Thus Jimmy Carter's misguided implementation of human rights policies not only indirectly led to overthrow of the Shah of Iran, but also paved the way for loss of more than 600,000 lives, Iran's rule by Ayatollahs, the Iran-Iraq War, Iraq's Invasion of Kuwait and Desert Storm, the Soviet invasion of Afghanistan, the Taliban, Al Qaeda, Osama bin Laden, and the mass murder of Americans and destruction of the World Trade Center towers on September 11, 2001.

Jimmy Carter Thinks Middle East Debate "Unbalanced" In Favor of Israel

It's remarkable that Jimmy Carter would call for "balanced" Middle East debate, when the mainstream media does everything it can to make the Palestinians look like victims and Israel look like a brutal oppressor. I meet very few people who have a clear understanding of the Israeli/Palestinian conflict, with their opinions tracking pretty much along the lines of whatever they're fed by the MSM.

The very best place to go to get an idea of how biased is the coverage of Israel and the Palestinians is Little Green Footballs. That guy has a seemingly unlimited amount of time to amass amazing amounts of information showing just how bad the coverage really is.

Russia Helps Iran out of a Tough Spot

Many thanks to Russia for minimizing the impact of American and European sanctions against Iran. This time, it's in the area of Iran's aviation industry that Russia is helping a known terrorist-supporting government maintain its viability.

Some quotes:

Aviation chief Saeed Hesami said Russian planes were Iran's best option, according to IRNA, despite a string of crashes in recent years involving Russian-made aircraft that have killed hundreds of people.

"We have no option but to buy Russian planes because we have to meet the air transportation needs of the nation," Hesami was quoted as saying by IRNA. "Iran won't allow ... U.S. sanctions to ground its aviation fleet."

Actually, it looks to me like Russia won't allow US sanctions to ground Iran's aviation fleet.

And perhaps the money quote:

In 2002, Iran's transportation minister at the time, Ahmad Khorram, told parliament that Iran's air industry had reached "a crisis point" and was suffering from U.S. sanctions.

Digg Report

Digg Report: Today's #1 Digg, at 3968 Diggs, is about Apple's announcement of new iPods. This is tech reporting, I suppose, so kudos to Digg for getting the word out. Not that a million other sites haven't already trumpeted the news, but you can't blame Digg for trying.

And I'm actually surprised that this wasn't Dugg more. Diggsters seem to like Apple products.

Tuesday, September 04, 2007

Cox and Forkum on Edward's Oppressive Healthcare Scheme

Cox and Forkum on Presidential Candidate John Edward's plan to make various preventive care activities (annual physicals, mammograms, etc.) mandatory. I haven't written on this because, basically, I'm still having a hard time believing it. I mean, literally: I'm struggling to digest the idea that an American Presidential candidate could be calling for government-mandated doctor visits, and how anybody--anybody--can evade the Orwellian nature of such an idea and support it.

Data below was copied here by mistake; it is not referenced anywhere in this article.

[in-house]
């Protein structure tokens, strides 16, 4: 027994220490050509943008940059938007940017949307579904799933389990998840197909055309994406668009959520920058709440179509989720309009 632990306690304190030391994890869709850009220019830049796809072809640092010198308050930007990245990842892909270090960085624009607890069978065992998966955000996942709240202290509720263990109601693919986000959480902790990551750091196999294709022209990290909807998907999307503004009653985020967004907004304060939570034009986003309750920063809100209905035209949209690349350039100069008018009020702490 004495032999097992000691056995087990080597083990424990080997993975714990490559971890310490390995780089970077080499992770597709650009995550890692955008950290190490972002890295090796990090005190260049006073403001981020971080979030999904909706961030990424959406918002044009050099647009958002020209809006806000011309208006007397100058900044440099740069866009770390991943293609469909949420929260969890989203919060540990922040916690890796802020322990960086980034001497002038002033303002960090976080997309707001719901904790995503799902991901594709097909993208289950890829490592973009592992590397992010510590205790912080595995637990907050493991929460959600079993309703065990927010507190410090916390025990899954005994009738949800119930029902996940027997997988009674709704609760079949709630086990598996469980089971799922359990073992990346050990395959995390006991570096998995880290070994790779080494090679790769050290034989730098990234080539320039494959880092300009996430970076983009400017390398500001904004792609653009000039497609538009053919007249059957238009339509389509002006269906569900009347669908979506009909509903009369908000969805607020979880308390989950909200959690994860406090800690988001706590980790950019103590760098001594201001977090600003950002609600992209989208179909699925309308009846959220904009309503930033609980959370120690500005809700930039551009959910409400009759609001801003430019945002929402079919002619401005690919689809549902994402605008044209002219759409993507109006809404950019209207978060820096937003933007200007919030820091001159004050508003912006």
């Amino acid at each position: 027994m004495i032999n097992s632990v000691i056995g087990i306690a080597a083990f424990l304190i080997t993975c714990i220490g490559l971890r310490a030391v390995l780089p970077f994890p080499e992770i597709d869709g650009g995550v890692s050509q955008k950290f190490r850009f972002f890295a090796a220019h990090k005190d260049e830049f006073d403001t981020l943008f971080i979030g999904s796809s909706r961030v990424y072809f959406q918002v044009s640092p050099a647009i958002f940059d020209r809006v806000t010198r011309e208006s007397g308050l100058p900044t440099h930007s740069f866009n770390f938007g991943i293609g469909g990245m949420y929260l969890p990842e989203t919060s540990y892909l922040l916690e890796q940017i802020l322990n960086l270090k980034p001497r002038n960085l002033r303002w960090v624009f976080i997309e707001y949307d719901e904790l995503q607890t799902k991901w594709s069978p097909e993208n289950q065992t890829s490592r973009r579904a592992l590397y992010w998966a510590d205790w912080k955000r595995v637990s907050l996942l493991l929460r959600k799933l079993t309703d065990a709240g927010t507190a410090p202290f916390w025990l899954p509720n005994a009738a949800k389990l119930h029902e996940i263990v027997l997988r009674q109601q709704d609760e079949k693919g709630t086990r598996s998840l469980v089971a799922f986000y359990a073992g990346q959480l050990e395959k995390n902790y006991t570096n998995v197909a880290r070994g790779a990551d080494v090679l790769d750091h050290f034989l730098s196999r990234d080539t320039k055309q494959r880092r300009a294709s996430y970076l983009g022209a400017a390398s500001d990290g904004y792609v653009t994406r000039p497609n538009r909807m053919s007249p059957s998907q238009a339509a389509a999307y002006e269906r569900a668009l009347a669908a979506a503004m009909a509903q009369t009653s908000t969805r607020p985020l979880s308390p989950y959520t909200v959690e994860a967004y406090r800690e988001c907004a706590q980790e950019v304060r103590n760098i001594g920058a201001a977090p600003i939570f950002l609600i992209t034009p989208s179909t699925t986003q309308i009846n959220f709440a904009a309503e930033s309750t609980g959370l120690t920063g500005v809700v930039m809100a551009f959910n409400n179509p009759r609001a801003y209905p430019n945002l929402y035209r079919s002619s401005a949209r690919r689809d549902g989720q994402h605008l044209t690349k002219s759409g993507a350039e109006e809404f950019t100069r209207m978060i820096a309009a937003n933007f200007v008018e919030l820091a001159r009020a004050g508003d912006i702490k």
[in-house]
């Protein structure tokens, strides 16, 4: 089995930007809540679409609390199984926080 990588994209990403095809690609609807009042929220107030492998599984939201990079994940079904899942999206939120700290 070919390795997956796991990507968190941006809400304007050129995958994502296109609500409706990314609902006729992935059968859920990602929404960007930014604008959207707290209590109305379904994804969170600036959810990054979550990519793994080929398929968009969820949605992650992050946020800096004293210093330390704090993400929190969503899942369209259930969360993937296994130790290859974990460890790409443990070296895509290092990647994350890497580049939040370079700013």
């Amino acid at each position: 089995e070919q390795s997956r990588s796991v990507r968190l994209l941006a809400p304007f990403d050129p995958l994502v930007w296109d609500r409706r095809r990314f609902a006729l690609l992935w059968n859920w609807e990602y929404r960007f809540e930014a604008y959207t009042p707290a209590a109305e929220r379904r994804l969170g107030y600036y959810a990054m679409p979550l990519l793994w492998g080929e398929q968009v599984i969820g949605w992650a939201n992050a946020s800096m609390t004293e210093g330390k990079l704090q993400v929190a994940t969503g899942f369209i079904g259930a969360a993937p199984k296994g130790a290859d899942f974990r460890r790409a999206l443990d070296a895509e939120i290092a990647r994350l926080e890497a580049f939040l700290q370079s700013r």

It's not even a slippery slope. It's the end of the slide. One needn't even go into what else might be required. Just the simple annual physical is enough to render this plan dictatorial. If Edwards were elected and this plan implemented, I do believe the Constitution would spontaneously combust.

Are Our Military Networks Safe?

This Ars Technica story highlights the importance of securing our military networks. I am continuously impressed by how powerful our military is becoming through networked systems, with information flowing up from the ground troops, ships, planes, etc., to commanders, who are provided with an unprecedented level of battlefield awareness and thus control.

However, with the Chinese knocking satellites out of the sky and the seeming inability to secure a network from hacking, I wonder what will happen if this mesh of information gets disturbed. Will our military be able to continue functioning, or will it have come to rely too much on vulnerable technology?

I hope there's someone paying very close attention to this, I really do.

Ahmadinejad Continues to Sound Crazier and Crazier

And, once again, more from Iranian President Imajihadi (or whatever his name is). From AFP, some quotes:

"The Iranian nation has withstood and it will withstand intimidation. It will never bow to any intimidation in the nuclear issue and in other matters," state broadcasting quoted Khamenei as telling a group of elite students.

"Iran will defeat these drunken and arrogant powers using its artful and wise ways," he added.

And this is just literally nuts: